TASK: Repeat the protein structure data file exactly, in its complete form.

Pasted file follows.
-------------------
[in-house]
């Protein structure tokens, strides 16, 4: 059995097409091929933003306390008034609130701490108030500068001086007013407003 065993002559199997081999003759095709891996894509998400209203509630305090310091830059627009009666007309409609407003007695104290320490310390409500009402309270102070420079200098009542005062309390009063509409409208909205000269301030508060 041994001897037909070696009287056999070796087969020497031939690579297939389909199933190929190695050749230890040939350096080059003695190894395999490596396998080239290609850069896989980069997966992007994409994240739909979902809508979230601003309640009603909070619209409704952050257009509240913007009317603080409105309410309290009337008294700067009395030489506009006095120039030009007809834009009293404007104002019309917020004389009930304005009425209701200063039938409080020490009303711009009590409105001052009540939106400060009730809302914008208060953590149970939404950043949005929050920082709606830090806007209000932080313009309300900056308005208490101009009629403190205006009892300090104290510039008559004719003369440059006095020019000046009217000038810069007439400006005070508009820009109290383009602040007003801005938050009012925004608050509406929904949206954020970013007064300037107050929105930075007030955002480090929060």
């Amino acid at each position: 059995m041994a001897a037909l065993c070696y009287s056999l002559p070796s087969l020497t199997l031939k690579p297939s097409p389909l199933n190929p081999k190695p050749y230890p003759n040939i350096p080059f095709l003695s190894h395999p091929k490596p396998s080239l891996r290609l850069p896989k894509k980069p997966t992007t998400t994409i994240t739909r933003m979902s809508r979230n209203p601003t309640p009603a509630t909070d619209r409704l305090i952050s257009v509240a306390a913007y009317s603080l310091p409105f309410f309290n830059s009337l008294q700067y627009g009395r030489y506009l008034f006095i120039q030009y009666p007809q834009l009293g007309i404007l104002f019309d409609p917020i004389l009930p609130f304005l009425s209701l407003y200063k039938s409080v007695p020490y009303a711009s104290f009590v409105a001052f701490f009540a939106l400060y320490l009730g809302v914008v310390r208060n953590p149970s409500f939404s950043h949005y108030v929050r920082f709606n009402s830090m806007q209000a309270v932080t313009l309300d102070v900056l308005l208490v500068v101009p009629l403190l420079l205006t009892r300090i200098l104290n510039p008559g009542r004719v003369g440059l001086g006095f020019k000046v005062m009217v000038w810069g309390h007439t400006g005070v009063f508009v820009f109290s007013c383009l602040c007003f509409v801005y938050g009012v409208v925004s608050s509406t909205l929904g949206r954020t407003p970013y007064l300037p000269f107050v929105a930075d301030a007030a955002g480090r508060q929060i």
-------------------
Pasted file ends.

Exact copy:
[in-house]
């Protein structure tokens, strides 16, 4: 059995097409091929933003306390008034609130701490108030500068001086007013407003 065993002559199997081999003759095709891996894509998400209203509630305090310091830059627009009666007309409609407003007695104290320490310390409500009402309270102070420079200098009542005062309390009063509409409208909205000269301030508060 041994001897037909070696009287056999070796087969020497031939690579297939389909199933190929190695050749230890040939350096080059003695190894395999490596396998080239290609850069896989980069997966992007994409994240739909979902809508979230601003309640009603909070619209409704952050257009509240913007009317603080409105309410309290009337008294700067009395030489506009006095120039030009007809834009009293404007104002019309917020004389009930304005009425209701200063039938409080020490009303711009009590409105001052009540939106400060009730809302914008208060953590149970939404950043949005929050920082709606830090806007209000932080313009309300900056308005208490101009009629403190205006009892300090104290510039008559004719003369440059006095020019000046009217000038810069007439400006005070508009820009109290383009602040007003801005938050009012925004608050509406929904949206954020970013007064300037107050929105930075007030955002480090929060």
């Amino acid at each position: 059995m041994a001897a037909l065993c070696y009287s056999l002559p070796s087969l020497t199997l031939k690579p297939s097409p389909l199933n190929p081999k190695p050749y230890p003759n040939i350096p080059f095709l003695s190894h395999p091929k490596p396998s080239l891996r290609l850069p896989k894509k980069p997966t992007t998400t994409i994240t739909r933003m979902s809508r979230n209203p601003t309640p009603a509630t909070d619209r409704l305090i952050s257009v509240a306390a913007y009317s603080l310091p409105f309410f309290n830059s009337l008294q700067y627009g009395r030489y506009l008034f006095i120039q030009y009666p007809q834009l009293g007309i404007l104002f019309d409609p917020i004389l009930p609130f304005l009425s209701l407003y200063k039938s409080v007695p020490y009303a711009s104290f009590v409105a001052f701490f009540a939106l400060y320490l009730g809302v914008v310390r208060n953590p149970s409500f939404s950043h949005y108030v929050r920082f709606n009402s830090m806007q209000a309270v932080t313009l309300d102070v900056l308005l208490v500068v101009p009629l403190l420079l205006t009892r300090i200098l104290n510039p008559g009542r004719v003369g440059l001086g006095f020019k000046v005062m009217v000038w810069g309390h007439t400006g005070v009063f508009v820009f109290s007013c383009l602040c007003f509409v801005y938050g009012v409208v925004s608050s509406t909205l929904g949206r954020t407003p970013y007064l300037p000269f107050v929105a930075d301030a007030a955002g480090r508060q929060i």